Sitting cross-legged in the afternoon sun as the wind whips up strands of dark hair around her face, Diana Faraj is a vision of tranquillity.
Her jewel-encrusted sandals glimmer in the sun - at odds with the boardshorts and thongs worn by the holidaymakers enjoying the sand and sea at Huskisson, on the NSW South Coast.
“We overdress in Syria. We like all the bling, but over here it’s like 'chill' style,” she says, smiling at her feet.
Homesickness is a feeling that often overcomes Diana.
She fled the bullets and bombs of Damascus five years ago, leaving behind a city of rubble that was suddenly unrecognisable.
Aged just 16, and mourning the death of her brother, she boarded a plane to Australia without knowing a word of English - her refugee status her only safety net.
“How I felt?” Diana repeats, as her eyes drift up towards the skyline meeting the sea ahead of her, where birds playing a game of chance dive-bombed into the ocean.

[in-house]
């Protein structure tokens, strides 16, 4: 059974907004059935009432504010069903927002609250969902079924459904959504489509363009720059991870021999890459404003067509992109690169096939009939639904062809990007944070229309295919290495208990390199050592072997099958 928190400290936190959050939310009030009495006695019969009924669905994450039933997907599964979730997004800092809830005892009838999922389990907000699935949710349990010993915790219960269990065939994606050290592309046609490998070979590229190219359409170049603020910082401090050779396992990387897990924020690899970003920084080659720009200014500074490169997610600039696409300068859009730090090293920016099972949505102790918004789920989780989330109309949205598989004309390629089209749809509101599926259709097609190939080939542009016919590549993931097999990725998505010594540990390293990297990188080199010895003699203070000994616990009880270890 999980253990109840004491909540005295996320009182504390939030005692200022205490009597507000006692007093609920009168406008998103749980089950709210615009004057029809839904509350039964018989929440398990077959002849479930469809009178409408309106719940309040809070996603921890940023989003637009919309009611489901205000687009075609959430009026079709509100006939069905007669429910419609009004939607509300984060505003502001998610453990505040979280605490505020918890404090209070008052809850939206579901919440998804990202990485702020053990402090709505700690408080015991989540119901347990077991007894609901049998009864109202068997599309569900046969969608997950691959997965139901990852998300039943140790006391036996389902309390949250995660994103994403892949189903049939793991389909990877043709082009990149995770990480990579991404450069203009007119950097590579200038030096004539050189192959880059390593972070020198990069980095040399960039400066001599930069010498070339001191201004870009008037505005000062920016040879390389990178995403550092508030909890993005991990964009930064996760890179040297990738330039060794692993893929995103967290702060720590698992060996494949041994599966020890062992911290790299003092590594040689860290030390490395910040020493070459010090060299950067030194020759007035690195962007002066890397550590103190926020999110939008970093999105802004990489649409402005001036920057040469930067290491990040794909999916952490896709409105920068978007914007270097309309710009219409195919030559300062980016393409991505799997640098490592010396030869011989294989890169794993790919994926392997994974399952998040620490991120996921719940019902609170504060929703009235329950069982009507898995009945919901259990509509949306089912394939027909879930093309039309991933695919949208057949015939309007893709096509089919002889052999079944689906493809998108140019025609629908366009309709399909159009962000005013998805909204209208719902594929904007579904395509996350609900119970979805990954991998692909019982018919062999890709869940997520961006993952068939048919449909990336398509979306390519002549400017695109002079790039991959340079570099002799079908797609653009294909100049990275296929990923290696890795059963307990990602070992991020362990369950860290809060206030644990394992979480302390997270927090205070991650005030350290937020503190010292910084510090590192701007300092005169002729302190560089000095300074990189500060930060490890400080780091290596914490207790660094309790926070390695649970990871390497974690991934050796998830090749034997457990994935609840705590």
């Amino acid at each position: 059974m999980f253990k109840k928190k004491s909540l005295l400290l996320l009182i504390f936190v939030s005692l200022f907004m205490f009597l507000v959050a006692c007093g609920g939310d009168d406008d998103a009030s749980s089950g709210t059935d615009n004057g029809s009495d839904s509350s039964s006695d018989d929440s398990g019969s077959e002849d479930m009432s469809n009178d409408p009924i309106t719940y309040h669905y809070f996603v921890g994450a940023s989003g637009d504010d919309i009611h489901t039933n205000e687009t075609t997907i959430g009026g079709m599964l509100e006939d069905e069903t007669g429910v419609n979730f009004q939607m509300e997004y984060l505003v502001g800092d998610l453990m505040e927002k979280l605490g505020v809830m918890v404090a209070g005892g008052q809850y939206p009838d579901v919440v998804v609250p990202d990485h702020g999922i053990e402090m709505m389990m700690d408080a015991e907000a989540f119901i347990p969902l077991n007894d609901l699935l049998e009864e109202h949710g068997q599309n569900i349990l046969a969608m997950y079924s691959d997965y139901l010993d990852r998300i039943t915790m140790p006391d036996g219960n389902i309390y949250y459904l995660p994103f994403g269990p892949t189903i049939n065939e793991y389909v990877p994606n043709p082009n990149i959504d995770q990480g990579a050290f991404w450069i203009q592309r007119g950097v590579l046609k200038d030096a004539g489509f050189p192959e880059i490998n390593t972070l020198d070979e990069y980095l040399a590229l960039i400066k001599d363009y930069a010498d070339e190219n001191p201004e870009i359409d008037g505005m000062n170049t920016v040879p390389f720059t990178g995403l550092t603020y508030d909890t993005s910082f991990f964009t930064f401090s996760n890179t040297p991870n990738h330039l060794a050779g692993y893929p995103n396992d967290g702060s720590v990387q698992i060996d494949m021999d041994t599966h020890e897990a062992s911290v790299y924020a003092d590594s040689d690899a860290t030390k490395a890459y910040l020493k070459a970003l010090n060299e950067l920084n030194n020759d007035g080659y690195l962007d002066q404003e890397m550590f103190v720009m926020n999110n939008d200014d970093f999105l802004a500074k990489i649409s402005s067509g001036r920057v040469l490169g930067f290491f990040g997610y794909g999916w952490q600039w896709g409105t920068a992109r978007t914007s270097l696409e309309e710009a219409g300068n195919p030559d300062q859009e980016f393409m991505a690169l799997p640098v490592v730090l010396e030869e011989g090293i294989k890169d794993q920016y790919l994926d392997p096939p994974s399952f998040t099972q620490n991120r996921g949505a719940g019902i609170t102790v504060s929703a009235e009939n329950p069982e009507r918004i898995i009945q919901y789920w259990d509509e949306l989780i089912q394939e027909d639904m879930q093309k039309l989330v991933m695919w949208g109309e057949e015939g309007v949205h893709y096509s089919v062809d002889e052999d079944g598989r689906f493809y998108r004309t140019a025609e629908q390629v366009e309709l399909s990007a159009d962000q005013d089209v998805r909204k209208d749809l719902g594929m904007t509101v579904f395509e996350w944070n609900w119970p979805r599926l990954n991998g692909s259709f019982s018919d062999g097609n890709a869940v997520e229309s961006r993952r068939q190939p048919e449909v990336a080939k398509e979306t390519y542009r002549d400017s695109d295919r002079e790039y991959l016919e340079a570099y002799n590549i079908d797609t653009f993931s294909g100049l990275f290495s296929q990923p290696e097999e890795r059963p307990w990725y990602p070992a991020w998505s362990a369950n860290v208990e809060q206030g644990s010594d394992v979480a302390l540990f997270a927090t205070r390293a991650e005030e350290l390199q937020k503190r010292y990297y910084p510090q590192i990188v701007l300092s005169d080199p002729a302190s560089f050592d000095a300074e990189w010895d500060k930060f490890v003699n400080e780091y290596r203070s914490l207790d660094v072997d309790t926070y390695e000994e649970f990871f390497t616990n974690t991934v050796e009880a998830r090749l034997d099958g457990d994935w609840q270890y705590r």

It was crazy back then, it was a shock. But it was good because I knew I was safe. I knew I wasn’t going to get killed.
Her voice bubbles with excitement as she speaks of her home before the war. She reminisces about sharing lunchtime conversations with her grandparents over traditional meals. The food, religion, Arabic music, family; all a world away from the grass she sits on now.
Now she answers her cravings for home by travelling three hours to the Syrian restaurants and mosques of Bankstown and Liverpool. As for contacting her family, it's a Facebook call once every two months that is usually interrupted by an intermittent internet connection.
Diana's happier memories make it easy to forget that Damascus has been ravaged by war.
According to the UNHCR, more than half the population - over 12 million Syrians - was displaced between 2011 and 2016.
Her mother fled to Germany and her father to Australia. At least Diana had the option. People she knew - teachers, shop-owners and friends - are still trapped in the battleground.